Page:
Security Deposits: Landlords’ and Tenants’ Rights in New York

by Bryan Lane Berson, Esq.

A. What is a Security Deposit?

A security deposit is a tenant’s cash that a landlord holds during the rental term to offset potential damages caused by the tenant.

It is not rent. A landlord need not apply it to the tenant’s last month’s rent. The tenant must still pay rent during the last month of the tenancy. The landlord holds the deposit until after the tenant vacates. The landlord returns it if the premises are in satisfactory condition. Otherwise, the landlord can use some or all of it to cover:

– the reasonable cost of repairs caused by neglect or abuse
– the cost of missing items that were included with the rental
– ordinary cleaning charges
– unpaid rent
– use and occupancy charges (equivalent to rent) if the tenant overstayed
– the cost associated with breaking the lease
– a court award granted to the landlord.


B. Holding the Deposit

The landlord must segregate security deposit from his own funds. He must inform the tenant where the deposit is held. If there are six or more units, the landlord must place the deposit in an interest bearing account.


C. Best Practices to Avoid Disputes

Clear communication and thorough documentation can reduce disputes. Before the tenancy begins, landlords should photograph the premises and document their condition with a checklist that the tenant signs.

Before the tenancy ends, the landlord should provide move-out instructions to the tenant. For example, the landlord should remind the tenant to thoroughly clean the premises, and they should schedule a walk-through inspection. If the landlord notices a problem for which a deduction is warranted, they can document it and possibly work out an agreement. Documentation about the initial condition of the premises can aid avoid disputes about whether damage pre-existed the tenancy.


D. Documenting Deductions

A landlord should photograph damages, obtain reliable repair estimates, and provide an itemized list of deductions, if any. If the landlord handles the repairs himself, he can deduct the reasonable cost of repair. The landlord cannot charge for normal wear and tear. The longer the tenant occupied the premises, the more wear and tear there will be.

If the tenant challenges the deductions or the repair cost, clear documentary evidence can avoid disputes or win lawsuits.


E. Returning Unused Security

The landlord must return the unused deposit to the tenant within a reasonable period of time. If their agreement does not define a reasonable time period, generally, 30 to 60 days is considered to be reasonable. The tenant should provide the landlord with a forwarding address to send the check to. To prove receipt, the landlord should send it by certified mail or use a return receipt. If the damage exceeds the security, the landlord can seek additional money for repairs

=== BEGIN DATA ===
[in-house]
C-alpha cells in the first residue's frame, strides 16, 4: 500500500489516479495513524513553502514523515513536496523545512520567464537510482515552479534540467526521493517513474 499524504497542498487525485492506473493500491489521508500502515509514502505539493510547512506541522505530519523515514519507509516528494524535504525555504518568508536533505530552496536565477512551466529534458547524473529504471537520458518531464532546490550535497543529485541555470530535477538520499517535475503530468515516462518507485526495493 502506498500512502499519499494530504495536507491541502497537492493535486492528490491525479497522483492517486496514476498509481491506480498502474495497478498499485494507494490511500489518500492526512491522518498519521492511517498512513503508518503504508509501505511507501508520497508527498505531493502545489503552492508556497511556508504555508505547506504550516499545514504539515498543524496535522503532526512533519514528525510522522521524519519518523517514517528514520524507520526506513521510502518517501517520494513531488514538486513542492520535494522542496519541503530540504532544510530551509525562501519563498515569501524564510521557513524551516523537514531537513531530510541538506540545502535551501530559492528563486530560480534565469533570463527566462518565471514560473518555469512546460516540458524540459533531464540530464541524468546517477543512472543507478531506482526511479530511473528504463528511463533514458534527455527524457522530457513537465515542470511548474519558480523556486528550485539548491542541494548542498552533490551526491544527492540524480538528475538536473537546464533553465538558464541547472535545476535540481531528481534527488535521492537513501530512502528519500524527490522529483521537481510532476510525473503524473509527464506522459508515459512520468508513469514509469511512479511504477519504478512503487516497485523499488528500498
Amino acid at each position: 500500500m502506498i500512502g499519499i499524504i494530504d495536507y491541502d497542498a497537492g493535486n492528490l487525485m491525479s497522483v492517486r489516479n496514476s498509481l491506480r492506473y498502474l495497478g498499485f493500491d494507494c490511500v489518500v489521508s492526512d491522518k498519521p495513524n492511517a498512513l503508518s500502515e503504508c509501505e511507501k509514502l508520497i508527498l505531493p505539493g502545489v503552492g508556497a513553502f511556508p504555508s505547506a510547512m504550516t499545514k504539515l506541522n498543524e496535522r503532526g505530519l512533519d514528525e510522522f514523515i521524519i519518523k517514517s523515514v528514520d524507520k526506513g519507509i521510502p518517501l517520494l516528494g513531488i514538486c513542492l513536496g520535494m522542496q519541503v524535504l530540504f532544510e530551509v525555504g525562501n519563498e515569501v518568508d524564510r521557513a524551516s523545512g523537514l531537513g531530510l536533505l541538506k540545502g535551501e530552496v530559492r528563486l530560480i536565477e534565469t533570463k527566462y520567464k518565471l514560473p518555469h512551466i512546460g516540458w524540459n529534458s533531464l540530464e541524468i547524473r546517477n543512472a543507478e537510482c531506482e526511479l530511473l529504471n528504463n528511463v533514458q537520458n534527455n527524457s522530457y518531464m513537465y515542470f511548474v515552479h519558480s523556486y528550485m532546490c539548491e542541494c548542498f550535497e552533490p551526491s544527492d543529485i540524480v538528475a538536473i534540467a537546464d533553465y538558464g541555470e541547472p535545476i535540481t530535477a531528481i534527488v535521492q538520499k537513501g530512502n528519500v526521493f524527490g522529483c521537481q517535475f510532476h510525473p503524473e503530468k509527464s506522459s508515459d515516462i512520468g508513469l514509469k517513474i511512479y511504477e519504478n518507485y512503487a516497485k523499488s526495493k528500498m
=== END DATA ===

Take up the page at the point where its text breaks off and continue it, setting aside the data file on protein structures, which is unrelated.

If you are a landlord or tenant and you need to negotiate a commercial or residential lease or if have a landlord-tenant dispute, I can help.

About the Author:  Bryan L. Berson, Esq. is an attorney and mediator at The Berson Firm, P.C., a law firm that handles estate administration and planning, real estate, commercial transactions, and commercial litigation.  His e-mail is bberson@bersonfirm.com.  His phone number is (631) 517-1055.  Connect with The Berson Firm on Facebook and Bryan L. Berson on LinkedIn.  The firm’s website is www.bersonfirm.com.

Disclaimer:  Constructive Knowledge is published by The Berson Firm, P.C. (the “Firm”).  The information contained in this column is provided for informational purposes only.  It is not tax or legal advice on any subject matter.  No readers, clients or otherwise, should act or refrain from acting on the basis of any content without seeking appropriate legal or other professional advice with respect to one’s particular circumstances.  This column reflects a general discussion of the law in New York.  It may not accurately reflect the law of other states.  The content is general information and may not reflect current legal developments, verdicts, or settlements.  The Firm expressly disclaims all liability with respect to acts taken or not taken based on any or all content of this column.  This column is Attorney Advertising.  IRS Circular 230 Legend:  Nothing in this column is intended to be used and cannot be used to avoid U.S. federal, state, or local taxes.  It was not written to promote, market, or recommend any tax planning strategy or action.  Copyright:  All rights reserved.  No part of this publication may be reproduced without prior written consent.  Readers may share this column through, but not limited to, social networks.

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